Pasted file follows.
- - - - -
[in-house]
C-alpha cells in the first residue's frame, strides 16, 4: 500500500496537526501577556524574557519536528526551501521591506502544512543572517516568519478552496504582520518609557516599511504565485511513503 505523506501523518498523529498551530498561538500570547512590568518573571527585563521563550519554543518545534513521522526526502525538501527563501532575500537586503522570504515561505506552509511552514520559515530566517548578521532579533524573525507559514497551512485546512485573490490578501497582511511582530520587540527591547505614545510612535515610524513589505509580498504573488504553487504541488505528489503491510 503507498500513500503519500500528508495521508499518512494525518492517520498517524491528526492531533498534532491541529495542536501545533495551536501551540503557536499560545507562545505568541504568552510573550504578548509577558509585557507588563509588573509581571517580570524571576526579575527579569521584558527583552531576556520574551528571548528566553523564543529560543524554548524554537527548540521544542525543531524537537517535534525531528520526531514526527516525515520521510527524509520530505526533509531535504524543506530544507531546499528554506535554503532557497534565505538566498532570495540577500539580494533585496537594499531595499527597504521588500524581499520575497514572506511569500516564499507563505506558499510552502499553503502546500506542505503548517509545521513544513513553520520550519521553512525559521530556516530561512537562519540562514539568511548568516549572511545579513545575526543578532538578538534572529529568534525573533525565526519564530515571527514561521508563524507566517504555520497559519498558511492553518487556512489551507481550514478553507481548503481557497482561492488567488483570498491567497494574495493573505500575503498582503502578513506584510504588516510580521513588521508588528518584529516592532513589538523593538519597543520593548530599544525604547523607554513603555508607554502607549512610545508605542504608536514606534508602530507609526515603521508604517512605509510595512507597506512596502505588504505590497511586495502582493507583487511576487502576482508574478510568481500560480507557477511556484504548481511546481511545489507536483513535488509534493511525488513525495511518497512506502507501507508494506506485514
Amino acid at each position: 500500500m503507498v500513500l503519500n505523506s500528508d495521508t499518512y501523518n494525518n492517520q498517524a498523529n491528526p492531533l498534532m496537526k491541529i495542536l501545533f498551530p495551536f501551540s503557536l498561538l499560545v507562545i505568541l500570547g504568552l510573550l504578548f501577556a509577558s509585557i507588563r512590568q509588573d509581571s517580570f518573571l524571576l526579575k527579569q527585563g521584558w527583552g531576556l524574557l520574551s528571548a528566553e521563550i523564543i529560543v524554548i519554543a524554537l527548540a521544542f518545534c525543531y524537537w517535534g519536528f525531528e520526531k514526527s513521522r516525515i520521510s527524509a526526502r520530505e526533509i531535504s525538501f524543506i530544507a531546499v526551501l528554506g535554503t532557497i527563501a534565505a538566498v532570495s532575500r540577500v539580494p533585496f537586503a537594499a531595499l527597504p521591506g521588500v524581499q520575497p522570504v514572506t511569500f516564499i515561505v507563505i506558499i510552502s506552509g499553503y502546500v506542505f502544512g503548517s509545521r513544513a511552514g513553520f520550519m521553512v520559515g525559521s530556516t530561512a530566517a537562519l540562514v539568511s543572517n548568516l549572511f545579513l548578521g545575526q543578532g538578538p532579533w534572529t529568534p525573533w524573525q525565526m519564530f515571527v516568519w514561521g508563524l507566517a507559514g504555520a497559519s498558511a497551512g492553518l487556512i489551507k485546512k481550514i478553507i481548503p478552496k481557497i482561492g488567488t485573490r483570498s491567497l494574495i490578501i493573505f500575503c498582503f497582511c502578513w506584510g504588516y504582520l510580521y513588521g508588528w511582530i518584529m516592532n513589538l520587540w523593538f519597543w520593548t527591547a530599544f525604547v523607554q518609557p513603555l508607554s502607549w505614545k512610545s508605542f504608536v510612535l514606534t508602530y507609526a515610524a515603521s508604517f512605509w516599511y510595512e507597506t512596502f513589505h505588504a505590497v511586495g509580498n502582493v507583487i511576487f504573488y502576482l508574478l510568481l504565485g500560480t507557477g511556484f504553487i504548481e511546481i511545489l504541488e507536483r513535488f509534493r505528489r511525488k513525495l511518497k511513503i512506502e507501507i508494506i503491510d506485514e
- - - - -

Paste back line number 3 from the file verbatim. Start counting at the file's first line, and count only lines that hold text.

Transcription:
Amino acid at each position: 500500500m503507498v500513500l503519500n505523506s500528508d495521508t499518512y501523518n494525518n492517520q498517524a498523529n491528526p492531533l498534532m496537526k491541529i495542536l501545533f498551530p495551536f501551540s503557536l498561538l499560545v507562545i505568541l500570547g504568552l510573550l504578548f501577556a509577558s509585557i507588563r512590568q509588573d509581571s517580570f518573571l524571576l526579575k527579569q527585563g521584558w527583552g531576556l524574557l520574551s528571548a528566553e521563550i523564543i529560543v524554548i519554543a524554537l527548540a521544542f518545534c525543531y524537537w517535534g519536528f525531528e520526531k514526527s513521522r516525515i520521510s527524509a526526502r520530505e526533509i531535504s525538501f524543506i530544507a531546499v526551501l528554506g535554503t532557497i527563501a534565505a538566498v532570495s532575500r540577500v539580494p533585496f537586503a537594499a531595499l527597504p521591506g521588500v524581499q520575497p522570504v514572506t511569500f516564499i515561505v507563505i506558499i510552502s506552509g499553503y502546500v506542505f502544512g503548517s509545521r513544513a511552514g513553520f520550519m521553512v520559515g525559521s530556516t530561512a530566517a537562519l540562514v539568511s543572517n548568516l549572511f545579513l548578521g545575526q543578532g538578538p532579533w534572529t529568534p525573533w524573525q525565526m519564530f515571527v516568519w514561521g508563524l507566517a507559514g504555520a497559519s498558511a497551512g492553518l487556512i489551507k485546512k481550514i478553507i481548503p478552496k481557497i482561492g488567488t485573490r483570498s491567497l494574495i490578501i493573505f500575503c498582503f497582511c502578513w506584510g504588516y504582520l510580521y513588521g508588528w511582530i518584529m516592532n513589538l520587540w523593538f519597543w520593548t527591547a530599544f525604547v523607554q518609557p513603555l508607554s502607549w505614545k512610545s508605542f504608536v510612535l514606534t508602530y507609526a515610524a515603521s508604517f512605509w516599511y510595512e507597506t512596502f513589505h505588504a505590497v511586495g509580498n502582493v507583487i511576487f504573488y502576482l508574478l510568481l504565485g500560480t507557477g511556484f504553487i504548481e511546481i511545489l504541488e507536483r513535488f509534493r505528489r511525488k513525495l511518497k511513503i512506502e507501507i508494506i503491510d506485514e